The countdown to the Olympic games continues apace and expected to be among our brightest hopes is sir Bradley Wiggins. Dominic Bliss takes up the story…
Over the last two years he has gradually increased his body weight by over 11kgs. It’s all part of his tilt at Olympic glory on the velodrome track at the Rio Olympics in August.
“We’re working hard. We’re in the gym three or four times a week. I’m trying to put a lot of weight on at the moment to cope with the demands of the track,” the 36-year-old told The Cycling Podcast recently. “Just in that day in, day out, mundane training phase now. Track and gym predominantly at the moment, which is a lot different to what I’ve been used to in the past.”
Wiggins says the switch from road to track – with the ultimate aim being an eighth Olympic medal for his bulging trophy cabinet – has reinvigorated him. And he’s obviously enjoying training with the younger members of the new team he has established Team Wiggins.
“It’s like a new challenge again. I’m training with all these 21-yearolds at the track. It’s like it was getting ready for Sydney [the 2000 Olympics]. It’s been nice coming back into that environment and having a complete change of everything; refreshing. And that’s what’s kept the motivation and the hunger.”
Not wishing to help rival nations in any way, Wiggins and teammates are keeping the finer details of their training schedule under wraps. Traditionally, however, track cyclists train around 20 hours over six days a week, focusing on track and gym sessions, with a little bit of road work, always looking to increase leg strength and cardiovascular endurance.
The final decision on which track event in Rio Wiggins competes in hasn’t yet been decided by British Cycling. But if he clinches an eighth medal, it will place him top of the British list of all-time Olympic medals, ahead of Sir Chris Hoy’s seven, and Sir Steve Redgrave’s six.
Recent form suggests he’s got a good chance. Last summer he set a new world record of 54.526kms in the UCI hour record, indicating afterwards that the high air pressure at London’s Olympic velodrome cost him 700 metres. Back in March this year, at the UCI Track Cycling World Championship, he then took silver in the team pursuit, and gold (with Mark Cavendish) in the madison.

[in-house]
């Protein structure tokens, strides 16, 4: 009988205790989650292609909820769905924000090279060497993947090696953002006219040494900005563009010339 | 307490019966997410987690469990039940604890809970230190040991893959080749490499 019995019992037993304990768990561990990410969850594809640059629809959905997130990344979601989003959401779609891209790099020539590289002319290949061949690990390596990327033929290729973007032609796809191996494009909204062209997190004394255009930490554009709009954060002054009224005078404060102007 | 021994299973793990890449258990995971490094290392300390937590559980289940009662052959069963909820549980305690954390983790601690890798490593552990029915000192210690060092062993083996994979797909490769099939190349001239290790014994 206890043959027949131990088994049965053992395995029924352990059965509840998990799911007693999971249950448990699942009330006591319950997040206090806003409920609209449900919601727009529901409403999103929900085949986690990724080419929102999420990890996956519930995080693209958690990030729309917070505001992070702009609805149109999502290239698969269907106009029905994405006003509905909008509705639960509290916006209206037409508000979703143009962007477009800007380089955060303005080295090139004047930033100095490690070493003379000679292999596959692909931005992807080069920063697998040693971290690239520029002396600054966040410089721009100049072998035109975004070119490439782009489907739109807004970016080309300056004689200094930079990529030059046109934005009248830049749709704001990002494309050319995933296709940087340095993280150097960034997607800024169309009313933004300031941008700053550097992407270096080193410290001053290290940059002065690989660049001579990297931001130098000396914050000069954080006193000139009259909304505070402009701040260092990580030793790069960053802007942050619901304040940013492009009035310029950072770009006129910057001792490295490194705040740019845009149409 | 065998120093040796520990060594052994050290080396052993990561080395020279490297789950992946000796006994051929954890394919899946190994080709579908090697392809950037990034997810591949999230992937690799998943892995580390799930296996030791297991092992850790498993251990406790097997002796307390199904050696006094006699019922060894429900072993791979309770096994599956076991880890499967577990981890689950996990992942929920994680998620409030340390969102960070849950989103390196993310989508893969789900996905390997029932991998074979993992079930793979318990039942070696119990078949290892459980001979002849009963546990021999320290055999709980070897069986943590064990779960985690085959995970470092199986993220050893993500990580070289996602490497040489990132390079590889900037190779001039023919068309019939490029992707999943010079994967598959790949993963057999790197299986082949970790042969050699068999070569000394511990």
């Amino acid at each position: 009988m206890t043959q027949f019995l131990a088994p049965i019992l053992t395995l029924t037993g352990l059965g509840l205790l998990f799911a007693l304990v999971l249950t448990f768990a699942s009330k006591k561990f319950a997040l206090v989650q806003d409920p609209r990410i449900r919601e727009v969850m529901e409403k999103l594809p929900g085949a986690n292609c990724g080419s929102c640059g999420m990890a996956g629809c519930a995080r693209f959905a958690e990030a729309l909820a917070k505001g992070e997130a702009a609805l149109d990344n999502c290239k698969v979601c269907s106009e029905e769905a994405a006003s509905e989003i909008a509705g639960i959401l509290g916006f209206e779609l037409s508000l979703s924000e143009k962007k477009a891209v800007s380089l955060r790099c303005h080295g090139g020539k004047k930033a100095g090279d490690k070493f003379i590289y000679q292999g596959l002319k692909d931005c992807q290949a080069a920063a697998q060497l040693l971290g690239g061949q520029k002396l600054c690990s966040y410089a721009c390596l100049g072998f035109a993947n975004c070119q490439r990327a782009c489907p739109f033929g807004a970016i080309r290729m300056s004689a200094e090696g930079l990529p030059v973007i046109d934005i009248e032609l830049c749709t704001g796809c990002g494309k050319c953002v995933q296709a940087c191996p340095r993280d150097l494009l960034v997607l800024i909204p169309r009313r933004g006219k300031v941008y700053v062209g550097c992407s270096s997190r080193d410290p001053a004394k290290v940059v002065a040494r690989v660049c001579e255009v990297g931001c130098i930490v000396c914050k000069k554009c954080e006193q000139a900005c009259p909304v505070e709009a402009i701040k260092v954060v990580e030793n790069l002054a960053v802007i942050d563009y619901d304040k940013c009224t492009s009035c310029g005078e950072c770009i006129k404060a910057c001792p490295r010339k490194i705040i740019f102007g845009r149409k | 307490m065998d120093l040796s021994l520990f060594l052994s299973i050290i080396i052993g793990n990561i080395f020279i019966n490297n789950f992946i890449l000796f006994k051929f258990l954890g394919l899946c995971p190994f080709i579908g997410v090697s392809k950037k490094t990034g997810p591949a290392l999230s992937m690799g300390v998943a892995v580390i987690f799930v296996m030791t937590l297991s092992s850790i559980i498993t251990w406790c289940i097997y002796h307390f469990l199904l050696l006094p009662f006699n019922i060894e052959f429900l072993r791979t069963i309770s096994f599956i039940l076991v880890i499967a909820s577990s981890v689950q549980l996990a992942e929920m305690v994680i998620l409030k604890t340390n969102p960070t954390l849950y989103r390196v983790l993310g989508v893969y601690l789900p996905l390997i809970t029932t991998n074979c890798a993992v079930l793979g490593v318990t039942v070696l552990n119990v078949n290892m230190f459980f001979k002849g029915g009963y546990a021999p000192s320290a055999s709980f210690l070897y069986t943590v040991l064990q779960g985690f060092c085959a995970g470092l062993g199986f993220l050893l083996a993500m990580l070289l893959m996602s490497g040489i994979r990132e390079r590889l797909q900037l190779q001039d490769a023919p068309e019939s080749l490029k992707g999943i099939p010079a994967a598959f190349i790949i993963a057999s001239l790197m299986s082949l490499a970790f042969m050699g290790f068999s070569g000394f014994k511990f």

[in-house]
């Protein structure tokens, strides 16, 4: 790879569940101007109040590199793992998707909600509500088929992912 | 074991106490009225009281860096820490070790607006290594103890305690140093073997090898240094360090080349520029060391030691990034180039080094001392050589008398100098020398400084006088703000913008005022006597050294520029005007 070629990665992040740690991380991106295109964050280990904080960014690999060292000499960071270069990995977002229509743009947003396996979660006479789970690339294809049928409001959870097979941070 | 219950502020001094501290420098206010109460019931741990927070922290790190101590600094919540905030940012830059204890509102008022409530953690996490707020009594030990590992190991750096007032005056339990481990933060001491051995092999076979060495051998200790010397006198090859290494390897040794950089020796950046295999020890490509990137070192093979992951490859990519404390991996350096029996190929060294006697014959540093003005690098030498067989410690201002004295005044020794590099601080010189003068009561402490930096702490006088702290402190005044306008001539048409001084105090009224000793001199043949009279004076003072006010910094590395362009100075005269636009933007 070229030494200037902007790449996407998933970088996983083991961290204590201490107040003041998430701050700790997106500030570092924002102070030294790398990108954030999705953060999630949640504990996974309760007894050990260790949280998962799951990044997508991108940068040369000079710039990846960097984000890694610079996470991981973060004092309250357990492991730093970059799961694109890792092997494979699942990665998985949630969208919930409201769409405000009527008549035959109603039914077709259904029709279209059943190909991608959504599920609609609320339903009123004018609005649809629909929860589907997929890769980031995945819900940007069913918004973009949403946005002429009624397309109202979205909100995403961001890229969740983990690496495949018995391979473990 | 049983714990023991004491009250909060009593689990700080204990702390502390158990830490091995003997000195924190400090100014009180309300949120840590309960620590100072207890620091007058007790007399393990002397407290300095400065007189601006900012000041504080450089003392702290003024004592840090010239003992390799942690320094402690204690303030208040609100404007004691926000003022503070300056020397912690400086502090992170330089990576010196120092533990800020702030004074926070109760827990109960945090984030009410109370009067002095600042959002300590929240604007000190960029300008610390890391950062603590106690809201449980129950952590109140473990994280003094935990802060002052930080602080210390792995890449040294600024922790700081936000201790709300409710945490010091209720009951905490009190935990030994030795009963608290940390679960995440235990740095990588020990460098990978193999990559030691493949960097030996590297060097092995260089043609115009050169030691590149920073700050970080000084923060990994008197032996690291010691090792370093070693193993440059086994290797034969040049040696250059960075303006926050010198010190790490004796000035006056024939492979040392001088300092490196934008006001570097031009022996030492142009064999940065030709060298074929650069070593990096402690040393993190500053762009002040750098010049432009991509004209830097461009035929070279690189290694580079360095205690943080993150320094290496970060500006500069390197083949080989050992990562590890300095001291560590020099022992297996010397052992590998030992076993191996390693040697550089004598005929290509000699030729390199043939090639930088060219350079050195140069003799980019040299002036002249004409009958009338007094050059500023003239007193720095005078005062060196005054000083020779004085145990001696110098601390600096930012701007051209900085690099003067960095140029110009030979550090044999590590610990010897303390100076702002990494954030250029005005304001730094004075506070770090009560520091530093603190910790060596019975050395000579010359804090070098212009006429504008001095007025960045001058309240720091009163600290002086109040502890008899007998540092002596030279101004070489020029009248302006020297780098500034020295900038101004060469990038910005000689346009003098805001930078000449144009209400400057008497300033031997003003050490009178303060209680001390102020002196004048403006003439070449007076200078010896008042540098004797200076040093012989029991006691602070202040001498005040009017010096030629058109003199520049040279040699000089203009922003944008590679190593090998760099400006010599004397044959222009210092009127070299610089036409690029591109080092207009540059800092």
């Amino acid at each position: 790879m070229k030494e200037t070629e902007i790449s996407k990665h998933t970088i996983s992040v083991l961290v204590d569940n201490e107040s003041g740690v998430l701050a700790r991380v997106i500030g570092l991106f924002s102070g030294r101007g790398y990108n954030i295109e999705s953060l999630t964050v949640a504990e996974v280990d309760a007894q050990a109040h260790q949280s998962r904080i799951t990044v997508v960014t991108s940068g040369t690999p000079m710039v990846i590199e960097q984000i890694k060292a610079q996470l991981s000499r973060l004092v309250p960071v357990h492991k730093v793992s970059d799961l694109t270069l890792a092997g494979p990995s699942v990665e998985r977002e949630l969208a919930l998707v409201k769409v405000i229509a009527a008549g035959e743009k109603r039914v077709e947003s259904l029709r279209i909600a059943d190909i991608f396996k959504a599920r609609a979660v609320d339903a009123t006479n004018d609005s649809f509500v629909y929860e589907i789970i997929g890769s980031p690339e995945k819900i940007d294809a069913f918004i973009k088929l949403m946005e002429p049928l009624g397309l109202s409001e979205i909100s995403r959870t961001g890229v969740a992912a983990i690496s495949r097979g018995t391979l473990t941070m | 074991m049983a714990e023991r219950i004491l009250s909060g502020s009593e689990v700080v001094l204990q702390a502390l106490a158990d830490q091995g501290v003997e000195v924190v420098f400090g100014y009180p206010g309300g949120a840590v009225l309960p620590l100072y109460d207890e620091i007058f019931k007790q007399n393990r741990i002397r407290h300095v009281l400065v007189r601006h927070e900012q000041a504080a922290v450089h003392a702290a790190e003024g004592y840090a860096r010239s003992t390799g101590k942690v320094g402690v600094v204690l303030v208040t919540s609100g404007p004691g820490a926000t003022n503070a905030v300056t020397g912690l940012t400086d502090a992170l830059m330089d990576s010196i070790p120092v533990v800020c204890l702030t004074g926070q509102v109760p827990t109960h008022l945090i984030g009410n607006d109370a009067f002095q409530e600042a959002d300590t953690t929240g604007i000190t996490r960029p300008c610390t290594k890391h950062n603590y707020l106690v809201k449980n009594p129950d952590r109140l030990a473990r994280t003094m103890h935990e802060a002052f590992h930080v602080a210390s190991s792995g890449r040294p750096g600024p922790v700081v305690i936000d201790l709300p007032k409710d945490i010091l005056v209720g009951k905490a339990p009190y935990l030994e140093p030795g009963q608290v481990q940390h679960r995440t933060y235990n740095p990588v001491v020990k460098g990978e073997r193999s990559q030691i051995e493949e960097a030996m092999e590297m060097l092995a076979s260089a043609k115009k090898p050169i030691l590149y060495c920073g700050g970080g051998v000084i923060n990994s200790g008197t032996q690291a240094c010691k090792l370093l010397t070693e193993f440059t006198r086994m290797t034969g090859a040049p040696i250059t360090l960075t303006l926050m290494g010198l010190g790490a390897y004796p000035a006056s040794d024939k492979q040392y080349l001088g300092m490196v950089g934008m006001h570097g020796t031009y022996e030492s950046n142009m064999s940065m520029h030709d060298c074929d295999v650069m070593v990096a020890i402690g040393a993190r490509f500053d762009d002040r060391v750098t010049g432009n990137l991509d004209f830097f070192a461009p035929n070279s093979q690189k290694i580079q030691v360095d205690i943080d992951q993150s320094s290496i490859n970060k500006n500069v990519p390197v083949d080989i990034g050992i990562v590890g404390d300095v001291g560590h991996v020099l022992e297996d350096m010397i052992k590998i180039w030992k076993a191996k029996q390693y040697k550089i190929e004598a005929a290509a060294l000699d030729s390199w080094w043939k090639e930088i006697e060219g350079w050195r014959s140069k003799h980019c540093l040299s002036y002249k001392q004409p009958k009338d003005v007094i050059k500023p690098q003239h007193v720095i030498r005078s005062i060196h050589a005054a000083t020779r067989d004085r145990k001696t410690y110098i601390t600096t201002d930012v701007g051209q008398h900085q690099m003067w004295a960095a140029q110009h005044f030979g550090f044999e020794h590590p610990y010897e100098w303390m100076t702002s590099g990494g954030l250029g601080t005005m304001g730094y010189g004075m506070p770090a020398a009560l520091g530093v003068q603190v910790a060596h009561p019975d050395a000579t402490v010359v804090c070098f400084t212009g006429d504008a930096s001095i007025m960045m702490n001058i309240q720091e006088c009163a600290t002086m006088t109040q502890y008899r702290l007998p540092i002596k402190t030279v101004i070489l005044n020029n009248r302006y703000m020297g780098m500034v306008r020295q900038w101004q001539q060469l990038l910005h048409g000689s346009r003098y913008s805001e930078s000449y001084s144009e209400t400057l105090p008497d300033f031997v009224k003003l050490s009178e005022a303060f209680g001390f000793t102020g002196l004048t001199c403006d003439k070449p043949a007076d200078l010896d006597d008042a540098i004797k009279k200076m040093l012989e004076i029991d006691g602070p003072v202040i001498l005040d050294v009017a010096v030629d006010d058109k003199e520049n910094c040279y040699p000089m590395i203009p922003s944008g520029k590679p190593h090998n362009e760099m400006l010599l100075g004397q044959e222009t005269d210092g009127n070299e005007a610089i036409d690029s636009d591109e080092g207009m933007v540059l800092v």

“It was like The Smiths getting back for one last time, and to do a gig like that…” he said of the latter during which his Manx teammate had to recover from a crash with 11 laps to go. “It was like when the [Stone] Roses played at Heaton Park in 2012. Just amazing. Fantastic.”
Wiggins initially failed to notice his teammate had crashed. “I didn’t know he had fallen off,” he revealed afterwards. “I was like, ‘Cheeky little…. where is he?’ I kept looking for him thinking, ‘This has been a long turn’. I was out of it by then, foaming at the mouth for the last 10 laps.”
It may not have been the prettiest of performances but it showed that, in this Olympic year, both Wiggins and Cavendish have plenty of fire in their bellies.
Wiggins revealed recently how, despite Olympic success early in his career, he had felt enormous disappointment at the same time. At the Athens Olympics in 2004 he won gold in individual pursuit, silver in team pursuit, and bronze in madison. “At that age, when you’re a kid, you just want fame and money,” he told Kirsty Young on BBC Radio 4’s Desert Island Discs. “You think that people are going to knock the door down, writing cheques out for a couple of million to you, and that didn’t happen, and we still couldn’t pay the mortgage. I had this incredible guilt that I was Olympic champion and that I wasn’t supporting the family. So I got a slight bit of depression about the whole thing, really. It didn’t live up to the expectation of what I assumed winning Olympic gold was going to be about.”
Twelve years and two Olympiads later, Wiggins seems to have fallen in love with cycling again. As he admits, his passion “kind of went away for a long time in the middle of my career, and I ended up despising the sport in many ways around ten years ago.” Then, with the 2012 Tour de France win under his belt (“I’d achieved more than I thought I was capable of achieving”), he started looking back on his career with nostalgia and emotion.
“I’ve gone the other way,” he says now of his revitalised self. He offers telling evidence, explaining how he metaphorically “wet his pants” when five-times Tour de France champion Eddy Merckx wrote him a hand-written letter. “I still get star-truck with it all,” he adds.
In fact he’s so exhilarated about cycling again that he’s even reconsidering his stated plans to retire at the end of 2016. Who knows? If he leaves Rio with an eighth Olympic medal, perhaps he’ll take his grip off the brakes and increase his cadence even further.